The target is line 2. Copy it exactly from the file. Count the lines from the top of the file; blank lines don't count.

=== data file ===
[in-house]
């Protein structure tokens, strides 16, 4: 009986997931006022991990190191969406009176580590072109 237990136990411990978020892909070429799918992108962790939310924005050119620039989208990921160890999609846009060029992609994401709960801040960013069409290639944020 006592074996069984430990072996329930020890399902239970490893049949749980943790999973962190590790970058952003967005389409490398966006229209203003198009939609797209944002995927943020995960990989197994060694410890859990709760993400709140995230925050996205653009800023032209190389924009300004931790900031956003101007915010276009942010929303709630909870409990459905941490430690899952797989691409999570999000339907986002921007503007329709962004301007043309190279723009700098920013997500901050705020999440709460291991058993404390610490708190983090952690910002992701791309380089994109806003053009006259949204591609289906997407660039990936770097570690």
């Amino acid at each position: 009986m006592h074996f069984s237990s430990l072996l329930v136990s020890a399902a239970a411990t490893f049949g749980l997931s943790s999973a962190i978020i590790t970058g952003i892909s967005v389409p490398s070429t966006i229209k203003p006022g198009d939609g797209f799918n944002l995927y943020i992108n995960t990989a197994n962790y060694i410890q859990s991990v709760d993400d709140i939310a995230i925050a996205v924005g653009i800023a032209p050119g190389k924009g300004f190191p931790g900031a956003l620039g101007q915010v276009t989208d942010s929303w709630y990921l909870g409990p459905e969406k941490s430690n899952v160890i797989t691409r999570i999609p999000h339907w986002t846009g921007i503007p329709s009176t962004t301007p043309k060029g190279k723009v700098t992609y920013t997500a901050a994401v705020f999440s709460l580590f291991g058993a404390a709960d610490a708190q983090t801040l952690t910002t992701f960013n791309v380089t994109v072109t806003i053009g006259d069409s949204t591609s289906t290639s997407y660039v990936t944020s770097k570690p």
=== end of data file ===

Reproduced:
């Protein structure tokens, strides 16, 4: 009986997931006022991990190191969406009176580590072109 237990136990411990978020892909070429799918992108962790939310924005050119620039989208990921160890999609846009060029992609994401709960801040960013069409290639944020 006592074996069984430990072996329930020890399902239970490893049949749980943790999973962190590790970058952003967005389409490398966006229209203003198009939609797209944002995927943020995960990989197994060694410890859990709760993400709140995230925050996205653009800023032209190389924009300004931790900031956003101007915010276009942010929303709630909870409990459905941490430690899952797989691409999570999000339907986002921007503007329709962004301007043309190279723009700098920013997500901050705020999440709460291991058993404390610490708190983090952690910002992701791309380089994109806003053009006259949204591609289906997407660039990936770097570690």